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The particular pen I’m using here is an 02, so it’s far from both the stiffest and weakest nibs, though it’s closer to the weaker side. It does bend a little while writing. It’s not large enough to provide much variation, either in line weight or color density. The ink is good, standard Pigma ink, archival, stands up to almost anything. It rarely bleeds and the nib seems to give off just the right amount of ink to have a fast dry time.

But on to the color. They are unmistakably blue and red. They are bright and vibrant, even on a fairly off-white paper, such as Moleskine notebooks and the like. It is brighter than any other pen or marker I have used previously. Almost unusably bright, unfortunately, as I can find no drawing scenario where it would be useful. They are good for organization, though, especially on the aforementioned off-white paper where they don’t look so jarring. They can make handy divider writings and are good for color coded text.

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Overall these are superb pens with little purpose. They work great, are incredibly sturdy and last quite a while, though I can find no way to work them into any drawing. Notes and technical sketches are the best place for these. Or, if you just want to have a nice pen in an interesting color.

Review – 12 pack of Crayola Colored Pencils

Colored pencils, or map colors as they forced you to call them if you went to school in Texas. While they don’t give the most professional look they are still a widely used and a good tool. The variety I will be talking about is the simple 12 pack of Crayola colored pencils.

Most people know them, but for those who don’t, they come in a simple assortment of colors. The bodies are slick but grip-able as with most art utensils. The wood is splintery but easy to sharpen. And the “lead” is suitable, if a bit brittle and break prone.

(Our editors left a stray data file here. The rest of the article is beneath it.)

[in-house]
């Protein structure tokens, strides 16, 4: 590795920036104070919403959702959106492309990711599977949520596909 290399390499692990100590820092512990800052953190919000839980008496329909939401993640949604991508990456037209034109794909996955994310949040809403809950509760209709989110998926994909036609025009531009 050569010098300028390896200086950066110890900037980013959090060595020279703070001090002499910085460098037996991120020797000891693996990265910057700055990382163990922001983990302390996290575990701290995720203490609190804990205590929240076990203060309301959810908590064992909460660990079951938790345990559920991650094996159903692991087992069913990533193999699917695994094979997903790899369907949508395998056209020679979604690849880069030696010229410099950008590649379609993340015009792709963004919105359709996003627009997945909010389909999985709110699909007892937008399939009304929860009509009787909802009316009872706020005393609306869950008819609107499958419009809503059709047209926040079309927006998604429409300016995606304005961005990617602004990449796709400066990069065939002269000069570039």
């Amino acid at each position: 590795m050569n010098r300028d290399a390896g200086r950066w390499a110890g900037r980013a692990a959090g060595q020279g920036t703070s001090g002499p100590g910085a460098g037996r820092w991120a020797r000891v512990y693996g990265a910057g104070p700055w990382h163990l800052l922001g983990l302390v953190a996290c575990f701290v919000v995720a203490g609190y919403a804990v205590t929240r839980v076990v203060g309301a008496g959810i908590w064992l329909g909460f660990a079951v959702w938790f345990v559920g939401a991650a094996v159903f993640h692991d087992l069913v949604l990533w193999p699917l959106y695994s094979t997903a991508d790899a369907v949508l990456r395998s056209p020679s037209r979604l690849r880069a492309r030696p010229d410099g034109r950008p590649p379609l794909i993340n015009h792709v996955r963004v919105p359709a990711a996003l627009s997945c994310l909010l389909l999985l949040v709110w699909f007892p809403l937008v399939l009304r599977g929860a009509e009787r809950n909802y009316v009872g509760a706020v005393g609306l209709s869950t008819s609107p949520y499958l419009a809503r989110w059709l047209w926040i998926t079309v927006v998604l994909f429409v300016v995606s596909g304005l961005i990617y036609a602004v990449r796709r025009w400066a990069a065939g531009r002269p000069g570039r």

The color of the pencils itself is nothing special. It is the standard bright and varied set of colors that comes in every school supply-esque box of colors. The mark is about that of a number two pencil and requires a good amount of force to be applied heavily. It leaves a waxy finish on the surface, preventing blending. Using them to color big blocks of the same color as is done in school is probably the best use for them. They have no where near the range of more expensive “art” colored pencils, and none of the blending or covering capabilities. That being said they are good for practicing and less “formal” images, working well in mixed media because of the waxy finish.

Overall, if you are looking for a good art colored pencil this is most likely not for you, and you probably didn’t even consider these. But they are still a useful tool for seeing what things will look like (drafting) or practicing technique. If you already have a set of art colored pencils you could also use these instead so you don’t use up your ludicrously priced coloring utensils.